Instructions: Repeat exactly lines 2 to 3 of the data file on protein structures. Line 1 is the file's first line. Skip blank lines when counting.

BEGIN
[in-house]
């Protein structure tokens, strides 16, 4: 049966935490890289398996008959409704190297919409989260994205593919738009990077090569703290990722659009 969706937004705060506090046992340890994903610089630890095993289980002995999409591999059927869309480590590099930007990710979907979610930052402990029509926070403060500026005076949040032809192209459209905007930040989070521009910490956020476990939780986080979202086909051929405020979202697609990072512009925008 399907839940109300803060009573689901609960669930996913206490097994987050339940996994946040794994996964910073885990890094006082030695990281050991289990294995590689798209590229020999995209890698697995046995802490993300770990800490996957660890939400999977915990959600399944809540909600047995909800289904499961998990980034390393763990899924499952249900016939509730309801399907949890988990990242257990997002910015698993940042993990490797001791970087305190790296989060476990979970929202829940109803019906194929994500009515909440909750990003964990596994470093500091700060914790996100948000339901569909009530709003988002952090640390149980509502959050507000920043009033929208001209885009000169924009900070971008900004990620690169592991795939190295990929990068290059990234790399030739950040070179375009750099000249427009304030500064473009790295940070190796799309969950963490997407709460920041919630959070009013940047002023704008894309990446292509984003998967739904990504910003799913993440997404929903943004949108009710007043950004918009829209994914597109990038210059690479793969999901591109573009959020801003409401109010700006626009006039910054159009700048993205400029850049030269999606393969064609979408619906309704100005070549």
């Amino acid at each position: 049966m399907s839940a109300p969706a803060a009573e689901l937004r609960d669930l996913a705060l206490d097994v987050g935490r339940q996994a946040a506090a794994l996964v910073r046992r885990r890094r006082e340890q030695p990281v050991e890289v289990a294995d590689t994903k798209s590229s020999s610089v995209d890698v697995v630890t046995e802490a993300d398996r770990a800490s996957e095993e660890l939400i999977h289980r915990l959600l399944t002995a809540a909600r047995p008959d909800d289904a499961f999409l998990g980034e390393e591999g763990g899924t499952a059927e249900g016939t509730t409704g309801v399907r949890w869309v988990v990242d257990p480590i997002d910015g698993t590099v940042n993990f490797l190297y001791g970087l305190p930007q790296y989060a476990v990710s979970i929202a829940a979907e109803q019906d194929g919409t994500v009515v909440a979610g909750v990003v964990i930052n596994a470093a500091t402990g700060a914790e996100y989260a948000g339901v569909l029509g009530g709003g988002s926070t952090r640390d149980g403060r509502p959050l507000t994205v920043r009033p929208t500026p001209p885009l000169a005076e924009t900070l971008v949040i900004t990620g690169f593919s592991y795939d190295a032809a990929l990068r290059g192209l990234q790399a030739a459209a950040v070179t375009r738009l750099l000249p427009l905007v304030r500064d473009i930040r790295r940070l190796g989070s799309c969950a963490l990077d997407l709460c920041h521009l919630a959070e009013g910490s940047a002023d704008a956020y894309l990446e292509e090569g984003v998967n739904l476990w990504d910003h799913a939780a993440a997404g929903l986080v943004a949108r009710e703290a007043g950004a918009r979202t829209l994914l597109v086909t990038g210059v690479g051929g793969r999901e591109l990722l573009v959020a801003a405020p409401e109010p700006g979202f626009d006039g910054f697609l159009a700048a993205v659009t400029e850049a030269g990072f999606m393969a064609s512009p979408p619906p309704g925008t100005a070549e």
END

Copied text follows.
């Protein structure tokens, strides 16, 4: 049966935490890289398996008959409704190297919409989260994205593919738009990077090569703290990722659009 969706937004705060506090046992340890994903610089630890095993289980002995999409591999059927869309480590590099930007990710979907979610930052402990029509926070403060500026005076949040032809192209459209905007930040989070521009910490956020476990939780986080979202086909051929405020979202697609990072512009925008 399907839940109300803060009573689901609960669930996913206490097994987050339940996994946040794994996964910073885990890094006082030695990281050991289990294995590689798209590229020999995209890698697995046995802490993300770990800490996957660890939400999977915990959600399944809540909600047995909800289904499961998990980034390393763990899924499952249900016939509730309801399907949890988990990242257990997002910015698993940042993990490797001791970087305190790296989060476990979970929202829940109803019906194929994500009515909440909750990003964990596994470093500091700060914790996100948000339901569909009530709003988002952090640390149980509502959050507000920043009033929208001209885009000169924009900070971008900004990620690169592991795939190295990929990068290059990234790399030739950040070179375009750099000249427009304030500064473009790295940070190796799309969950963490997407709460920041919630959070009013940047002023704008894309990446292509984003998967739904990504910003799913993440997404929903943004949108009710007043950004918009829209994914597109990038210059690479793969999901591109573009959020801003409401109010700006626009006039910054159009700048993205400029850049030269999606393969064609979408619906309704100005070549």
């Amino acid at each position: 049966m399907s839940a109300p969706a803060a009573e689901l937004r609960d669930l996913a705060l206490d097994v987050g935490r339940q996994a946040a506090a794994l996964v910073r046992r885990r890094r006082e340890q030695p990281v050991e890289v289990a294995d590689t994903k798209s590229s020999s610089v995209d890698v697995v630890t046995e802490a993300d398996r770990a800490s996957e095993e660890l939400i999977h289980r915990l959600l399944t002995a809540a909600r047995p008959d909800d289904a499961f999409l998990g980034e390393e591999g763990g899924t499952a059927e249900g016939t509730t409704g309801v399907r949890w869309v988990v990242d257990p480590i997002d910015g698993t590099v940042n993990f490797l190297y001791g970087l305190p930007q790296y989060a476990v990710s979970i929202a829940a979907e109803q019906d194929g919409t994500v009515v909440a979610g909750v990003v964990i930052n596994a470093a500091t402990g700060a914790e996100y989260a948000g339901v569909l029509g009530g709003g988002s926070t952090r640390d149980g403060r509502p959050l507000t994205v920043r009033p929208t500026p001209p885009l000169a005076e924009t900070l971008v949040i900004t990620g690169f593919s592991y795939d190295a032809a990929l990068r290059g192209l990234q790399a030739a459209a950040v070179t375009r738009l750099l000249p427009l905007v304030r500064d473009i930040r790295r940070l190796g989070s799309c969950a963490l990077d997407l709460c920041h521009l919630a959070e009013g910490s940047a002023d704008a956020y894309l990446e292509e090569g984003v998967n739904l476990w990504d910003h799913a939780a993440a997404g929903l986080v943004a949108r009710e703290a007043g950004a918009r979202t829209l994914l597109v086909t990038g210059v690479g051929g793969r999901e591109l990722l573009v959020a801003a405020p409401e109010p700006g979202f626009d006039g910054f697609l159009a700048a993205v659009t400029e850049a030269g990072f999606m393969a064609s512009p979408p619906p309704g925008t100005a070549e």